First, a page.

Manage follow-up tasks.

When you receive a bill in the mail, you probably put it somewhere to remind yourself that this needs to be handled! Why not do the same with e-mail? Setup a few labels to help you organize follow up tasks. Go to settings > labels. Try creating these three labels: “1) action” “2) some day” “3) waiting on” The numbers 1, 2, and 3 will keep these lables in order within the left pane. Now, when you view an e-mail, you can press V, then 1 or 2 or 3, to flag it. Make sure to add these labels to your left pane so that you can view all “action” or other items by clicking the label.

Star the super important stuff.

Sometimes, sorting bins or not, something important needs to be left right out in the open so that it gets our full attention. We can use GMail’s “stars” and “priority inbox” to accomplish this. Go to settings > priority inbox. Under “Priority Inbox sections:” order the sections as follows: 1. Important and unread. 2. Starred. 3. Everything else. 4. Empty. Now, when you receive an e-mail that is super important, press S to star it (or click the star) and it’ll be kept out in the open for your eyes to always see.

A lot of work? Not really. The result pays off.

The mail man gathers mail addressed to your work, your PO box, and your home and delivers it all to one place. He sorts all of your mail into your bins. You read what you want and mark things for follow up. You respond as a professional, a friend, a mom or dad, all in one place. As time goes on, you save time, energy, and headaches and can spend more time doing what you really want to be doing and less time being the mail man, or woman.

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  1. Stephen Ransom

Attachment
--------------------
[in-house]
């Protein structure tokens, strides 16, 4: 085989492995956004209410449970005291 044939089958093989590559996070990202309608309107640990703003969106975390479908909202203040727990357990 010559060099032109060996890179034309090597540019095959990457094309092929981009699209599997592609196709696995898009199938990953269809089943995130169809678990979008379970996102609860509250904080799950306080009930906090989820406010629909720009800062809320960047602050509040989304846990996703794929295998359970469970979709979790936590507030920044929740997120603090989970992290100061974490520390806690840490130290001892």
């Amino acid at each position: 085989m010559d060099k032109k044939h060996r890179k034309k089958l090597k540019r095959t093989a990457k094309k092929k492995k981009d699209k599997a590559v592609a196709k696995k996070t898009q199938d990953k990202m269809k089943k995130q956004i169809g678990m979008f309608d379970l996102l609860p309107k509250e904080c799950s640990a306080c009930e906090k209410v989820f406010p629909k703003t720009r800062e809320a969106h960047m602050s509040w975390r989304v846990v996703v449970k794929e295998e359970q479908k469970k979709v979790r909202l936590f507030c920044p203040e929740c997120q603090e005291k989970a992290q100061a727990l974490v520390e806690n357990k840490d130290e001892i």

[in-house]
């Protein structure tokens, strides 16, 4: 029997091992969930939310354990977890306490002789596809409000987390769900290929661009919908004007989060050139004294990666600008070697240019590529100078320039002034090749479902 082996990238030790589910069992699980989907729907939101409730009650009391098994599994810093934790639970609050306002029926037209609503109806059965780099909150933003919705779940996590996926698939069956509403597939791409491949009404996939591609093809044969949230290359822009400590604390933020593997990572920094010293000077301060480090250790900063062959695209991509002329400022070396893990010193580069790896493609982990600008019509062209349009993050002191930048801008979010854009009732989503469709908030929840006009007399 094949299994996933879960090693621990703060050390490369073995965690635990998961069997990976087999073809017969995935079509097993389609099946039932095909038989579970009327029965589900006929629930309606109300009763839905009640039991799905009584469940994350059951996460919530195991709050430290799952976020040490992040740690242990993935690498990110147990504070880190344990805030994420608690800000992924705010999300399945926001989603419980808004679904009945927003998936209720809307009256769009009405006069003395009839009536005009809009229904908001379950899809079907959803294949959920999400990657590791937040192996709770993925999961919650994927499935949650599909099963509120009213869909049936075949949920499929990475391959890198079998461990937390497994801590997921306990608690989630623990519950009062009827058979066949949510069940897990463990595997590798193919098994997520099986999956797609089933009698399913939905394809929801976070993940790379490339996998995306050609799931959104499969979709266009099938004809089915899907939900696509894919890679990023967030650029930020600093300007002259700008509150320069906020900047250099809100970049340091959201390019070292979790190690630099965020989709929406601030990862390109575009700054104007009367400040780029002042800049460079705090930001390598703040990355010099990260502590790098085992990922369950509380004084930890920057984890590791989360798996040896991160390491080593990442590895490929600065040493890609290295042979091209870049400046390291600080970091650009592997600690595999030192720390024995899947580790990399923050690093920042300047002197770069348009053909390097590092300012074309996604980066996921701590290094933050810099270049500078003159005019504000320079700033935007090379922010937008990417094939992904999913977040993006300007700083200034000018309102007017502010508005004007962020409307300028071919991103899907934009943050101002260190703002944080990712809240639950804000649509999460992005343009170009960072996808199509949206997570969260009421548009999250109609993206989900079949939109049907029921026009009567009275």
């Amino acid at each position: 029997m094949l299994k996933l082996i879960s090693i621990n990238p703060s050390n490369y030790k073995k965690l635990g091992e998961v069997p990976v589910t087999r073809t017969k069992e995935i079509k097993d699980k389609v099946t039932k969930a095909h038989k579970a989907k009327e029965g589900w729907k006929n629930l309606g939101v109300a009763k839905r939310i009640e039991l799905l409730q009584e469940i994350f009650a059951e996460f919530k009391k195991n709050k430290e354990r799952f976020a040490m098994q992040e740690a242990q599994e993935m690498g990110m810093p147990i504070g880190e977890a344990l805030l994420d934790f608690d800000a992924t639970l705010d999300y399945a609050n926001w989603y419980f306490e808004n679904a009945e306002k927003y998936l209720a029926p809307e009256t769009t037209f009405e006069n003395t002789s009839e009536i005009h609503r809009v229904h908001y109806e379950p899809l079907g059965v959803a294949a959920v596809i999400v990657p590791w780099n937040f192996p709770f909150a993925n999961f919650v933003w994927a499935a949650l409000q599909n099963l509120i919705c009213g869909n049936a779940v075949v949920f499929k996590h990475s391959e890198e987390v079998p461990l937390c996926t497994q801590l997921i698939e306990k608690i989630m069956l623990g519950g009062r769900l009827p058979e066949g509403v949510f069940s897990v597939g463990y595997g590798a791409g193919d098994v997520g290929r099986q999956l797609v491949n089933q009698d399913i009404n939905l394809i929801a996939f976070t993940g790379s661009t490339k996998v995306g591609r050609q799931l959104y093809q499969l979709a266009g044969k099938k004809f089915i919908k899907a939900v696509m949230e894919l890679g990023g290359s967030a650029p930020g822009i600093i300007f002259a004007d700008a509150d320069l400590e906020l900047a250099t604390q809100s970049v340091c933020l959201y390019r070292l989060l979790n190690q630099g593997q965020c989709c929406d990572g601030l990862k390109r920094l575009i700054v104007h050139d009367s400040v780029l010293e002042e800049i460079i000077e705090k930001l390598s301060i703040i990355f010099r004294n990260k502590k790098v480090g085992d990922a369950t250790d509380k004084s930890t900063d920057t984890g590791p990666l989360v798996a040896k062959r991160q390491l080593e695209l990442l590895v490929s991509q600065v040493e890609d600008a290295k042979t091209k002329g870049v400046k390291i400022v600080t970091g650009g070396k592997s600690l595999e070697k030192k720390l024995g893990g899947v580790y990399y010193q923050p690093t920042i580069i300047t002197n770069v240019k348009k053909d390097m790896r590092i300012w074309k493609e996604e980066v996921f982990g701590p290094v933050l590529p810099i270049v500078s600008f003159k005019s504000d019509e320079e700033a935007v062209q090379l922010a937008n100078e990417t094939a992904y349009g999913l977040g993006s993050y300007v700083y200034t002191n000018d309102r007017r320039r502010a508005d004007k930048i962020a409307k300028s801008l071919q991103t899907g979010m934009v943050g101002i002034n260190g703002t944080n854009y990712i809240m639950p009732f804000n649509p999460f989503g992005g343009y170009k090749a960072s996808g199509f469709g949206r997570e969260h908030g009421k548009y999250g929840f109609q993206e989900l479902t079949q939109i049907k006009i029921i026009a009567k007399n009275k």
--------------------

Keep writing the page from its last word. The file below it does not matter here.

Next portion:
April 14, 2011 at 1:34 pm | #1

    Here’s another nice security tip: You can check and see when/where (IP) your gmail account has been accessed, and, if you forget to log out of your gmail account in a public or unsecured space, you can log out remotely. I just learned this tip a few weeks ago and think it would be very hand for students who log in to their accounts on campus labs… and often forget to log out.
    http://gmailblog.blogspot.com/2008/07/remote-sign-out-and-info-to-help-you.html

    • Stephen Ransom
      April 18, 2011 at 4:57 pm | #2

      As a follow-up, my Gmail account was hacked by someone in Italy last week. I had to reset the password. This account activity link helped me see who did it and where they were from. Sadly, they did sent out some spam to some folks in my address book before I could get this changed, but thanks to Google’s security notification, I was able to get things re-secured before too much damage was done.

  2. Erica Lubert
    April 18, 2011 at 4:20 pm | #3

    You are convincing me to use my gmail account more! I didn’t know that it had all the features you mention, such as sorting, flagging as priority, and having mail from other addresses forwarded. Organizing email is necessary, to make sure not to forget to communicate with someone. In addition, saving all contacts in your email, including phone numbers is useful, especially if you leave the country. If there is ever a situation that you lose your phone, you could go online and retrieve important contacts.